The Stoplight Kiss

A momentous occasion this evening:  my daughter fell asleep just before 9 pm.  Glory be.  I should have called up the mom and been like, “get yer ass over here because I’m going out…  please,” but I didn’t pick up the phone.  I could have watched a movie without the constant chatter of a pre-schooler, but I turned off the television instead.  I had the time to lose myself in the brilliant literature of Tom Robbins, but I left my books resting on the shelves.

I wanted to write.

I was brushing my teeth and thinking about a fucked-up, failed relationship, when it occurred to me that my screenplay was a lot like that relationship:  a huge mess.  However, to salvage my screenplay and even make it more clever and humorous and beautiful would not require a monumental act of the gods, unlike said relationship.  I thought, if I wanted to fix a relationship, how would I go about it?  How would I sink into that butterfly feeling of being in love again and see him with without all the bullshit that now clouds my vision?

Go back to the start.  Fall into the moment of conception.  Breathe in the sweetness of those days and let it fill my lungs, pulse through my veins, and guide my thoughts and emotions.

That’s right.  Coldplay, bitches.

I realized that the act of going back to the start wasn’t only useful to fix a bad relationship or wayward diet.  I would go back to the beginning to fix my screenplay.  I got lost in the mumbo-jumbo of archetypes and character development and what-not.  And while that’s all important in the story process, I forgot the stripped-down version of the story, which happens to be funny, if I just let it be.

I think I got off track when I tried to make my protagonist too agreeable.  Yes, at his core he’s a decent fellow, as most people are, but on the surface he’s a compulsive liar and a douche-twat– nearly as much so as the antagonist.  I tried to make the protagonist more of the good fellow because I thought it would make him more relatable.  Wrong idea.  If my MC is already the best man, what sort of a great transformation could he possibly have in this movie?  I need a dick who understands the antagonist and can actively compete with him, too.  Plus, we all know a douche-twat or three who could use a transformation, and watching a movie that exhibits such gives us hope that a life change could also occur for the twats we know so well.  If the buttered popcorn doesn’t do us in, we might even walk out of the theater with a smile on our face and a slight spring in our step.

My protagonist is a charming dick and that’s how I’m going to keep it.  It gives him the chance to change and mess up and redeem himself in some ridiculously fabulous way.  In movies, people do heroic acts for the ones they love.  They pull crazy stunts and throw caution to the wind in order to win love.  It seldom happens in the real world, at least not in mine.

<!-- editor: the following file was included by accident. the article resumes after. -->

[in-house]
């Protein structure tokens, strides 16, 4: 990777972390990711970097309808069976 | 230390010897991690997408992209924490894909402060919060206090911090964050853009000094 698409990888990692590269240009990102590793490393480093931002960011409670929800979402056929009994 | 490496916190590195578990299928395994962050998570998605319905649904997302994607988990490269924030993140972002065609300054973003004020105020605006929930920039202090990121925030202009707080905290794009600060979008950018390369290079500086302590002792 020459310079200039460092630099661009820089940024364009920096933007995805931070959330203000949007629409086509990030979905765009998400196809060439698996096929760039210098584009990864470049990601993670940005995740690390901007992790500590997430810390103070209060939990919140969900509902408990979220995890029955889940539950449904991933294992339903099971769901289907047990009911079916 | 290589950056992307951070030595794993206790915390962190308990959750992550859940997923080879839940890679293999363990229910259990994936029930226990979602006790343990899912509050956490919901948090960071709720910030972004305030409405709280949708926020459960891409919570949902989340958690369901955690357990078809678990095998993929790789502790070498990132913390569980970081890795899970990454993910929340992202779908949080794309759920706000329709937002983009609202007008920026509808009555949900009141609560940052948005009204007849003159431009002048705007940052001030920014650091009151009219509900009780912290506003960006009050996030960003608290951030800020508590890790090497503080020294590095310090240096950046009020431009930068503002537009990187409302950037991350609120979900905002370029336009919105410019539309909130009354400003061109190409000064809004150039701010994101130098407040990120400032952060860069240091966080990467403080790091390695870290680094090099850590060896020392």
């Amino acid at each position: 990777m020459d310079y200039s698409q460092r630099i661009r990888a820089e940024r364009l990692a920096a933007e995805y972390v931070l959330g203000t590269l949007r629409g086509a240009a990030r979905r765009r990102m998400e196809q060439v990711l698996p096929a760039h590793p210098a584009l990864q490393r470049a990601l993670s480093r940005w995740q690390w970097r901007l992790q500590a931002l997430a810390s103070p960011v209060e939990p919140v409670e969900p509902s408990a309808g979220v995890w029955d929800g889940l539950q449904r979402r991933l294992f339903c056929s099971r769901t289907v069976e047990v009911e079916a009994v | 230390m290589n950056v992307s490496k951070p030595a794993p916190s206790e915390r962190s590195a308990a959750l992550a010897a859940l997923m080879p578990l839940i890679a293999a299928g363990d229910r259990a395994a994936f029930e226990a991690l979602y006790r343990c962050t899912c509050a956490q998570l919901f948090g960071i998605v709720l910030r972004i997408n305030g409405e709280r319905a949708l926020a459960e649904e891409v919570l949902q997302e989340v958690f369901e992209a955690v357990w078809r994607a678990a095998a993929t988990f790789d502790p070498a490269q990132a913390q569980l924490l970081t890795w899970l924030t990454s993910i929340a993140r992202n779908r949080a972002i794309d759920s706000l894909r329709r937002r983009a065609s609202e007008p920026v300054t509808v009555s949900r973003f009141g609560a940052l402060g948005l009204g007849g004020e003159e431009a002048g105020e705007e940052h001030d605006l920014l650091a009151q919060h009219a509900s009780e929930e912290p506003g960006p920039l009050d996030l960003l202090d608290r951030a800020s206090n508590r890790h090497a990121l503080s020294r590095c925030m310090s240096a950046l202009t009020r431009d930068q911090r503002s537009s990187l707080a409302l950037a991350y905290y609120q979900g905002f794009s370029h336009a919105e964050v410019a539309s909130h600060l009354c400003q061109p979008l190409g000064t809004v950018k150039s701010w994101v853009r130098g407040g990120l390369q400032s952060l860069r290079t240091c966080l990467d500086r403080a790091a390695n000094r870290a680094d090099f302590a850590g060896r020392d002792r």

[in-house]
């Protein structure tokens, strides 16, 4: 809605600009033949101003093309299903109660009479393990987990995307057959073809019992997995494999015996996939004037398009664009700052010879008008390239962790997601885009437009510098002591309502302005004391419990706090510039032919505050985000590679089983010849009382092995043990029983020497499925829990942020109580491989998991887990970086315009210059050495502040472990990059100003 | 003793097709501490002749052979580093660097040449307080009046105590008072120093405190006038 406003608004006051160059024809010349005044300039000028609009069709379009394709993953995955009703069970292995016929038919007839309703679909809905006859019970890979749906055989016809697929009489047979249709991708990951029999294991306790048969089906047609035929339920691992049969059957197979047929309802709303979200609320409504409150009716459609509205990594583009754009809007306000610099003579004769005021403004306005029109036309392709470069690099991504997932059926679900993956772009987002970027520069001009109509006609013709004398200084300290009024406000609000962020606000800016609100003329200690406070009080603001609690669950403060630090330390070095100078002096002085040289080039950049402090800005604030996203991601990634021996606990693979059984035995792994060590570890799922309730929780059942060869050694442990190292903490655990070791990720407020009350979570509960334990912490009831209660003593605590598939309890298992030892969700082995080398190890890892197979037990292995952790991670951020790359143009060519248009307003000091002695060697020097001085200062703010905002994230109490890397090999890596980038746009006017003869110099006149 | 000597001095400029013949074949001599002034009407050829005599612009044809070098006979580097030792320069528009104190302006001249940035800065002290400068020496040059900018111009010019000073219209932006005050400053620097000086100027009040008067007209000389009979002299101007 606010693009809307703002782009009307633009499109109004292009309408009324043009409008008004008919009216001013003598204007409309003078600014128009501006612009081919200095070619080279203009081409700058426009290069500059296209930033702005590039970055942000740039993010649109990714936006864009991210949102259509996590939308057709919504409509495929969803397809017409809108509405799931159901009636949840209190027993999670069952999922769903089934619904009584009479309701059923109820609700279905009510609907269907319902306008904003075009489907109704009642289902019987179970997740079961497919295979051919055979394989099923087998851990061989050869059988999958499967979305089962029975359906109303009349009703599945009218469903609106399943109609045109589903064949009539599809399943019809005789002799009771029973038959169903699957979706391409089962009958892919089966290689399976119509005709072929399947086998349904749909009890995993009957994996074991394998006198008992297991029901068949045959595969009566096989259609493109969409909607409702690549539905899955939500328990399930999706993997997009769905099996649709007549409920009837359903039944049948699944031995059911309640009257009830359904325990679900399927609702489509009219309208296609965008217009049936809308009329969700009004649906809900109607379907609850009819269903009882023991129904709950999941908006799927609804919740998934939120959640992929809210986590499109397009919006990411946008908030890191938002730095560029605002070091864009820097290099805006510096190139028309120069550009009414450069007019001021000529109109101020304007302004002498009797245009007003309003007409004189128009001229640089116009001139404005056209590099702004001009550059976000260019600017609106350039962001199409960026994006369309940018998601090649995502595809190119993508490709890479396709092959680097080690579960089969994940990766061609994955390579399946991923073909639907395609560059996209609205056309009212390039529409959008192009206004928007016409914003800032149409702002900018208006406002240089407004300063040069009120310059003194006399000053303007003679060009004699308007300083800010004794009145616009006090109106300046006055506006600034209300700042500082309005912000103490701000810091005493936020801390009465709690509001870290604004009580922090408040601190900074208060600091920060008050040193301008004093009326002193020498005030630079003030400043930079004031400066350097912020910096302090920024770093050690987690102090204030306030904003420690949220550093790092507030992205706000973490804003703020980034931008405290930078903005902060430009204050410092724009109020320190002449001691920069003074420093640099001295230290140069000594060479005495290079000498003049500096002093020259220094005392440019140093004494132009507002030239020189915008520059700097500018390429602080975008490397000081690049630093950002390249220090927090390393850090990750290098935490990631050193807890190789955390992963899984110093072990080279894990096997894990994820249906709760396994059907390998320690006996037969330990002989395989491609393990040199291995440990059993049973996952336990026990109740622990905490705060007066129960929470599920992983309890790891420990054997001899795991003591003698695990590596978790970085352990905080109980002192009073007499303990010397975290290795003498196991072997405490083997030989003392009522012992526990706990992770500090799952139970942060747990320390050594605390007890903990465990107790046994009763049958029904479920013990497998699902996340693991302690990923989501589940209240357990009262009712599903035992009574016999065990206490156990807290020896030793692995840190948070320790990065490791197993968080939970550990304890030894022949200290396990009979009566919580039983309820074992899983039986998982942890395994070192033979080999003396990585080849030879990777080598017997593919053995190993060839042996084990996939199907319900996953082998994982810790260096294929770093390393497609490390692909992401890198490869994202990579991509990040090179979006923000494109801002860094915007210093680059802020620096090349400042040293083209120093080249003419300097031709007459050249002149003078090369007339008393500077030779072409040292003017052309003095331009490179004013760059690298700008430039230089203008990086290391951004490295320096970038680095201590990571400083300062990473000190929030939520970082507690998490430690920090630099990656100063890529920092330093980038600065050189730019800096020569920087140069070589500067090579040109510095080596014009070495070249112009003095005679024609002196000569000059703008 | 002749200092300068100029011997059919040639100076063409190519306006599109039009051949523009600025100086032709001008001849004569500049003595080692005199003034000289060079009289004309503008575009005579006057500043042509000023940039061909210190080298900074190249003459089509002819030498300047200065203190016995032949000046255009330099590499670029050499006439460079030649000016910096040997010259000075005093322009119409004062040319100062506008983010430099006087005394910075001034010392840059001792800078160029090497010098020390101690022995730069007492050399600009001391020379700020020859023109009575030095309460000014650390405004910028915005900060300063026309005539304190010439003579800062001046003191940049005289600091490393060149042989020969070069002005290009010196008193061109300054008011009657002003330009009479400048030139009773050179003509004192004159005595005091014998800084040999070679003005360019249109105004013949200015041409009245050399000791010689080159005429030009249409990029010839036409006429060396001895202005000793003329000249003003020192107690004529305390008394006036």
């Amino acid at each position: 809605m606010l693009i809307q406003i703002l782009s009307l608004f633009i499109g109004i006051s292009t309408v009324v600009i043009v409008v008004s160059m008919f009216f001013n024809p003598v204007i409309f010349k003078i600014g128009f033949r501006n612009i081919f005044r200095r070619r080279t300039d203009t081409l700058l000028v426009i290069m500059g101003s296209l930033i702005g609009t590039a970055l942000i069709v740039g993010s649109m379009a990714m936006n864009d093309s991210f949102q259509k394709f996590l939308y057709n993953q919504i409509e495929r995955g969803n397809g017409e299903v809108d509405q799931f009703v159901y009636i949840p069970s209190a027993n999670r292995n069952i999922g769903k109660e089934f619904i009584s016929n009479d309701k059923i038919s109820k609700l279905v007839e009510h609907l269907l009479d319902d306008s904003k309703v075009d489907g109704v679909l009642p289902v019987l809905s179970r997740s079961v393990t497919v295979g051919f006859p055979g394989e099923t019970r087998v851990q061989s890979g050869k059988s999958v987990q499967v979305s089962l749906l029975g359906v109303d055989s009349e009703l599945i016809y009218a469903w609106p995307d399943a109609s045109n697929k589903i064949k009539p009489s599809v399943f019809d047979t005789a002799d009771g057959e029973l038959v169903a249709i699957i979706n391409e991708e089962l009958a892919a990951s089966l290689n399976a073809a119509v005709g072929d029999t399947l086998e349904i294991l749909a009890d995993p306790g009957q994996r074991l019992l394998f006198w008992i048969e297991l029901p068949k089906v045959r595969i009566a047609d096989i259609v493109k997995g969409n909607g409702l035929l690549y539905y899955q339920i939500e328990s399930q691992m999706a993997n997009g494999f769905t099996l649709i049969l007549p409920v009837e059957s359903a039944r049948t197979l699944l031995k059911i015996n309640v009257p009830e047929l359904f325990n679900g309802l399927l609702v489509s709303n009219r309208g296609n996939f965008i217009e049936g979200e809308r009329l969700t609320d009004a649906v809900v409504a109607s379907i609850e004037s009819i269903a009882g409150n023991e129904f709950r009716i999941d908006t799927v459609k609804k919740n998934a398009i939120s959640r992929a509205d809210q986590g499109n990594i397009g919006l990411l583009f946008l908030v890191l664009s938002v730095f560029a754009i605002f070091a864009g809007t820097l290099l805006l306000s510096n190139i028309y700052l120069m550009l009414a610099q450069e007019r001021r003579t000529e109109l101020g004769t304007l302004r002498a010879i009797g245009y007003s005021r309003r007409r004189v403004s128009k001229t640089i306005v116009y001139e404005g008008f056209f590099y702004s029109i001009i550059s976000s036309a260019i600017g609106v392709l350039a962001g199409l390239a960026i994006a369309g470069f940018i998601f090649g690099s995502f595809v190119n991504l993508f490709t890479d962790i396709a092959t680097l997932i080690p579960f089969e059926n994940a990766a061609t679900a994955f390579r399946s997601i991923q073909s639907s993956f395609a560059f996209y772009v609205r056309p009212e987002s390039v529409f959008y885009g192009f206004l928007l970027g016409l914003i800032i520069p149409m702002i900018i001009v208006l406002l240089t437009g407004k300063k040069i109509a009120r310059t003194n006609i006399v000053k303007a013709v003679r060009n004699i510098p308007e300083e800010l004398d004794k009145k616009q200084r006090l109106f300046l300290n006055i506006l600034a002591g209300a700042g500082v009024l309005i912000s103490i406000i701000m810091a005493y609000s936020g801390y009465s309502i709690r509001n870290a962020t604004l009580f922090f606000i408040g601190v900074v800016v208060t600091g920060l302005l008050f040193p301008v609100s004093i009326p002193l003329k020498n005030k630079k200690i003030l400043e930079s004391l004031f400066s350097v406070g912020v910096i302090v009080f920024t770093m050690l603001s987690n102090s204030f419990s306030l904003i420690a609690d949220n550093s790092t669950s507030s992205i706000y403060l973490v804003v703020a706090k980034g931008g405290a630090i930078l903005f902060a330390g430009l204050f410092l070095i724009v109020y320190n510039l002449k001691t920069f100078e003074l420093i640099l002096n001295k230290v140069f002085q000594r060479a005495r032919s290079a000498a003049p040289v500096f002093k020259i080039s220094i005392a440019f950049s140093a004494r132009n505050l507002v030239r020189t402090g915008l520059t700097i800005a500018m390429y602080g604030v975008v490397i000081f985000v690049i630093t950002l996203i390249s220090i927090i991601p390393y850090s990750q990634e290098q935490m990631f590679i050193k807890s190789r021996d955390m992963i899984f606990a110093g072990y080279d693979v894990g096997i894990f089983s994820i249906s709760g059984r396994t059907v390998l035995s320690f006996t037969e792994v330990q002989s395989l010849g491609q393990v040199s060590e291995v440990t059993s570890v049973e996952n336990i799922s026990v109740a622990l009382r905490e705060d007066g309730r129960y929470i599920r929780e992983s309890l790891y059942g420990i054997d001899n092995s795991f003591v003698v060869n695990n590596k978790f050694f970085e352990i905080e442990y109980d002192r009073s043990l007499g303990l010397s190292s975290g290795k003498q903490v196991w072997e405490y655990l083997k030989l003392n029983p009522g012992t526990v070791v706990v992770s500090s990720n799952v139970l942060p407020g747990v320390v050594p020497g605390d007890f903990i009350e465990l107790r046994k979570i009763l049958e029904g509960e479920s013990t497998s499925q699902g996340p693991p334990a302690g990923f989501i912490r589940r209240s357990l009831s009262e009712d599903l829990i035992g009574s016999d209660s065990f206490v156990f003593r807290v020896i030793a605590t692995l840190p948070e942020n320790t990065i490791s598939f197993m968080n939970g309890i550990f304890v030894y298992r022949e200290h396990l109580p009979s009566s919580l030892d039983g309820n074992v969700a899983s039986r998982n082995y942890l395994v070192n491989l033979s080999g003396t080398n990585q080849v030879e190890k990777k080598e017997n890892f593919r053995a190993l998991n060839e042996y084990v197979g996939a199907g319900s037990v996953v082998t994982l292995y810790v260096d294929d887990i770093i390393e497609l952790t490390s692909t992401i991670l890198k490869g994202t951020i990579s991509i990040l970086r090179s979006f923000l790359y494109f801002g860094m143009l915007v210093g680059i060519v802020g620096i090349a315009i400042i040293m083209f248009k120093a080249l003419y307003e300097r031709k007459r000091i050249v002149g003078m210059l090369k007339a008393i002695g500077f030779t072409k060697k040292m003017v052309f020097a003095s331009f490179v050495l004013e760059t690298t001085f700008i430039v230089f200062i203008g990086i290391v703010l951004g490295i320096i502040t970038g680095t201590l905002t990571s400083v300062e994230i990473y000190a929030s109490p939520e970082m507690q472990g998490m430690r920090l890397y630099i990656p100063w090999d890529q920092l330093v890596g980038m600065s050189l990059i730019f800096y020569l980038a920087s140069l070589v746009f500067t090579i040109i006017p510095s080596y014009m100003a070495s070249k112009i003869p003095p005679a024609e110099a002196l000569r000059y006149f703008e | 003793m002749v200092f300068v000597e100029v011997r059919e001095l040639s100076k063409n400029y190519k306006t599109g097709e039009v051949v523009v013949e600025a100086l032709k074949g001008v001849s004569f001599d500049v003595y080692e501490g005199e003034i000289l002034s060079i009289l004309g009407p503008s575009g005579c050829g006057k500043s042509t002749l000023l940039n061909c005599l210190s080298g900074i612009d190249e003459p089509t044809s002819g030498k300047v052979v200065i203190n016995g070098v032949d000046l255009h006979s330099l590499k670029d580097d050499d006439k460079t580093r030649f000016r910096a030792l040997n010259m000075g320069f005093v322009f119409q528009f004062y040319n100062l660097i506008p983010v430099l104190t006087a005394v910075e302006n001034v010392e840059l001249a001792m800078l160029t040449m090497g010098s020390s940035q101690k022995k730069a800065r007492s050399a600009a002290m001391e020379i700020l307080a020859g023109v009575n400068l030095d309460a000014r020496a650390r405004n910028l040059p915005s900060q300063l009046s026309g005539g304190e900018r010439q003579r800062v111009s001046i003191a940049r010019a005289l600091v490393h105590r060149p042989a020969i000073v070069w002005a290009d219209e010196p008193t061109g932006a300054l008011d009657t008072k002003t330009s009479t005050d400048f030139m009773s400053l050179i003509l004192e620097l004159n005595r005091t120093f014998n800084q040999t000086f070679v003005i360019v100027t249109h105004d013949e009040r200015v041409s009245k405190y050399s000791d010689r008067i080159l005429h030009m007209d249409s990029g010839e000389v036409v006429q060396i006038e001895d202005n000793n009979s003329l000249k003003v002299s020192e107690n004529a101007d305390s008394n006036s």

Only once in my life did I have a (love) movie moment.  (Plenty of fall-on-my-face moments, though.)  It was close to Christmas, thus absurdly cold in Iowa.  I was having this wonderful, heartbreaking fling with a gorgeous hippie sort of man and we were leaving a party in Sherman Hill (which at the time wasn’t exactly the safest of places in the city) late at night.  He followed me in his truck as we were headed in the same direction, and when I stopped at a stoplight, I did something illegal and absolutely crazy given our location:  I put my car in park, got out, and with absolute determination and passion, strode to his truck with my long, velvet olive coat blowing back from the breeze.  He jumped out of his vehicle and asked me what was wrong, and I simply said, “I forgot to kiss you good-night.”  I grabbed the nape of his neck and pulled him to me as he wrapped his arms around my lower back and pulled me close.  It was exactly the sort of moment that belongs in a movie.  Especially since, unbeknownst to us, there was a cop car directly behind him, and the officer did not one thing, even as the light turned green and we were still kissing in the street.

So, I wrote tonight.  I was inspired thinking back upon that kiss, and I finally wrote and it was good.  It was exactly what I needed.

I’m going to bed with a huge smile on my face and hope that not only will I continue to write as I did this evening, but that I will once again experience a movie moment that tops my stoplight kiss.

Because I could really use a movie moment in my life about now.

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